What is new this time is the ability to see the well performance of individual wells. If you go to the “Well quality” tab, you will see a new filter “Well name”, which shows all the well names, and their API numbers. I recommend first using the other filters to narrow down the selection, and then using this filter to see the performance of individual wells. If you only have the API number of a well you want to see, you can enter this into the search box of the filter.

I used this new feature to analyze the performance of old individual 2006-2007 wells. I was surprised to see how often there appear to be well interventions during the lifetime of a well. This new filter may also help in determining decline rates for wells late in life, as it allows you to filter out those wells that have had large interventions (e.g. refracs).

This feature also allows you much easier to verify the data that I show in these presentations with any production data you are familiar with. For North Dakota, I use the production data from the monthly NDIC production reports, so if you encounter a difference, then please first check this with the relevant monthly report.

Another small change is in the “Well Status” tab. I saw that there was some confusion on the meaning of the well status “Spud”, as some people thought this status applied only to the month in which the well was spud, but I used it also for all months after that, until first production. I’ve now split this status, into “1. Spud”, which only holds for the month in which the well was spud, and “2. DUC”, for all following months until production is started.

Note that the typical meaning of a DUC well is that it is already completely drilled, but as I don’t have this information, I assign a well to this status already after it is spud.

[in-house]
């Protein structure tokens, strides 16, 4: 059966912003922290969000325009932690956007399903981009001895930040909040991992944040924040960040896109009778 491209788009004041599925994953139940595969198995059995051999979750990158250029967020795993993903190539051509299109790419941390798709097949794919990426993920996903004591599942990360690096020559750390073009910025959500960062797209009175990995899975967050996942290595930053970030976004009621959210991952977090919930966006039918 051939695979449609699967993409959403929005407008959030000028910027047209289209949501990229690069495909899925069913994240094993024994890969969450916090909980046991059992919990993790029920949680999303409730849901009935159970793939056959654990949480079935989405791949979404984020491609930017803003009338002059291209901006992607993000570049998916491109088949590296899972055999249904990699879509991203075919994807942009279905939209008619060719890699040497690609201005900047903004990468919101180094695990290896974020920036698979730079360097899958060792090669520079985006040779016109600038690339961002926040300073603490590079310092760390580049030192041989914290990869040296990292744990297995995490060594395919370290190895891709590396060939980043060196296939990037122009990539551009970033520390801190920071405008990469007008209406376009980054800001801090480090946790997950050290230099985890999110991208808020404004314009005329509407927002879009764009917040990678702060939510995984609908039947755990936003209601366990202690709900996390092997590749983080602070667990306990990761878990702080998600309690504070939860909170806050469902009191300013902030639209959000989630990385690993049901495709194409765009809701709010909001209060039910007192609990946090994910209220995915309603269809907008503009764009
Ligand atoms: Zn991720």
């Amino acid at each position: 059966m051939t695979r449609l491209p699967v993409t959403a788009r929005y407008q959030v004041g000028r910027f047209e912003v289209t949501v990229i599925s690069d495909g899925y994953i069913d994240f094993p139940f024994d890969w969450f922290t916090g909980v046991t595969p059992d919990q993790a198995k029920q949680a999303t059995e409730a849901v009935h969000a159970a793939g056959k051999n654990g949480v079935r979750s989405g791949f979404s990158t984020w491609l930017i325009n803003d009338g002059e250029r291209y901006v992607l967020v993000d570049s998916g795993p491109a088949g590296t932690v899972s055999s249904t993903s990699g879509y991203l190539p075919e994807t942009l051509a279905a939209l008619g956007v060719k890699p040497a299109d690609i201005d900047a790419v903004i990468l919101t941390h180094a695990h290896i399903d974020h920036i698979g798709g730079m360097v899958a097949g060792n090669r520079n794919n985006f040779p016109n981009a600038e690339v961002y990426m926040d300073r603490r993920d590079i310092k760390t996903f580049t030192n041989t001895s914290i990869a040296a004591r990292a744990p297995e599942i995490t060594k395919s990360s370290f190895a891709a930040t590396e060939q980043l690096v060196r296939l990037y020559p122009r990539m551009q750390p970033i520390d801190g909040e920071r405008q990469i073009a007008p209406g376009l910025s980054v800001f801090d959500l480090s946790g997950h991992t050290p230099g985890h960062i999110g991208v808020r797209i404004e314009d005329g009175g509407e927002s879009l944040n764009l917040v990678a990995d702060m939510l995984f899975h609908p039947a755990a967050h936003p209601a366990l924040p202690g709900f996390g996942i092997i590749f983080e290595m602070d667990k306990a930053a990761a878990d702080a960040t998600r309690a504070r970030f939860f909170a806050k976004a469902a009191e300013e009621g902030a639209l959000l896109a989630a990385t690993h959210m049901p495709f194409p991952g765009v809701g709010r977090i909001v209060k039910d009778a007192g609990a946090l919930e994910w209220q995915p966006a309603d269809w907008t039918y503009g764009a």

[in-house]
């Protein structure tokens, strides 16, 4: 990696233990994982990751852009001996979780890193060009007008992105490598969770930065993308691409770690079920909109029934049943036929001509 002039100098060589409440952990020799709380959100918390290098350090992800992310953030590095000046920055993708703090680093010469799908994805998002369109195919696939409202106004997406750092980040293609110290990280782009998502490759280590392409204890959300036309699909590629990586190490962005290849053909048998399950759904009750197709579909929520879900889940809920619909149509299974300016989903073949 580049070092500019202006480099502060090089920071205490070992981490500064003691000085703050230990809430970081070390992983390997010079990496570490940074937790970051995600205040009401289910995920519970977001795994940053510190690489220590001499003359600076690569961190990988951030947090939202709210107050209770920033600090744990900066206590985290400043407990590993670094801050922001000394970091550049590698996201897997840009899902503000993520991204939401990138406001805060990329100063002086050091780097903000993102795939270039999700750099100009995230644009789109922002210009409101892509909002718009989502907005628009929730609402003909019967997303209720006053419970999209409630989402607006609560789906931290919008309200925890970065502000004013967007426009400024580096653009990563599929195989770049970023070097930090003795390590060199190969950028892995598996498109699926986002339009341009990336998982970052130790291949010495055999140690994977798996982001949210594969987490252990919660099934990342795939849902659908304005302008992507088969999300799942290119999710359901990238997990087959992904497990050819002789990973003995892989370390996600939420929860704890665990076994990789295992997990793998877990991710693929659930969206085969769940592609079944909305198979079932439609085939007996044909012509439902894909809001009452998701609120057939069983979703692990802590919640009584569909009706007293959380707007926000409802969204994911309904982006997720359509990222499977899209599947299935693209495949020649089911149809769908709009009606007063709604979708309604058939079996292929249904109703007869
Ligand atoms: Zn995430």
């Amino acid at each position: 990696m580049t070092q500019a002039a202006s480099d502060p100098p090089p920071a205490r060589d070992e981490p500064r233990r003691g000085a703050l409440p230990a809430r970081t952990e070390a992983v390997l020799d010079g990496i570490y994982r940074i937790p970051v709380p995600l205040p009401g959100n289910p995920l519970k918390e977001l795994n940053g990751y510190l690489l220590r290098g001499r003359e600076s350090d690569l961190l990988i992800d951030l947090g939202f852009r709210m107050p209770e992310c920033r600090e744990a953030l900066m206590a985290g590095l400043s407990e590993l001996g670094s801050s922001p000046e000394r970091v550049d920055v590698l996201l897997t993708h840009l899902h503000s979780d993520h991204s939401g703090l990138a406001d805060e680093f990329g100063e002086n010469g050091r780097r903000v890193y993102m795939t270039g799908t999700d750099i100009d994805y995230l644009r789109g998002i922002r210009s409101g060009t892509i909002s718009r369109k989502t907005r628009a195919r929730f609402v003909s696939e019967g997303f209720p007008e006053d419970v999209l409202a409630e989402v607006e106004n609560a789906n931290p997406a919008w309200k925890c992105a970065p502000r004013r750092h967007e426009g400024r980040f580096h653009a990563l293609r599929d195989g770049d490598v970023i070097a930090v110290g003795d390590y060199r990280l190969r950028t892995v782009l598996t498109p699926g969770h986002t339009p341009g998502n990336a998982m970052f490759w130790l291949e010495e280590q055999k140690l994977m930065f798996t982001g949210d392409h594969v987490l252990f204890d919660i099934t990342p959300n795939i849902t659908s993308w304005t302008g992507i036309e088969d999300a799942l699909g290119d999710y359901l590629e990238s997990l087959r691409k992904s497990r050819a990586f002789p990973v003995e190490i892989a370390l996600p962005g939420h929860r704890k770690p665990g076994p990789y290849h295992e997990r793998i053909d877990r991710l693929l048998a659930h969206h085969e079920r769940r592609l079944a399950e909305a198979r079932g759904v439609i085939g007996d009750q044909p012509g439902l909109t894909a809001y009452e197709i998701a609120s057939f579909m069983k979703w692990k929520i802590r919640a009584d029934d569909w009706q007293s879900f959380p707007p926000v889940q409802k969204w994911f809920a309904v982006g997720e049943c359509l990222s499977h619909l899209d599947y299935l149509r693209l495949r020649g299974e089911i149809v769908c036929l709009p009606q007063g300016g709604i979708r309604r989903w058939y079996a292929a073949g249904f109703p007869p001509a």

This change also makes it easier to compare the number of new well spuds, and the number of new wells that are on production for the first time (“3. First flow”).

On Sunday August 28th, I plan another update on the Eagle Ford.

====BRIEF MANUAL====

The above presentation has many interactive features:

  • You can click through the blocks on the top to see the slides.
  • Each slide has filters that can be set, e.g. to select individual or groups of operators. You can first click “all” to deselect all items. You have to click the “apply” button at the bottom to enforce the changes. After that, click anywhere on the presentation.
  • Tooltips are shown by just hovering the mouse over parts of the presentation.
  • You can move the map around, and zoom in/out.
  • By clicking on the legend you can highlight selected items, and include or exclude categories.
  • Note that filters have to be set for each tab separately.
  • The operator who currently owns the well is designated by “operator (current)”. The operator who operated a well in a past month is designated by “operator (actual)”. This distinction is useful when the ownership of a well changed over time.
  • If you have any questions on how to use the interactivity, or how to analyze specific questions, please don’t hesitate to ask.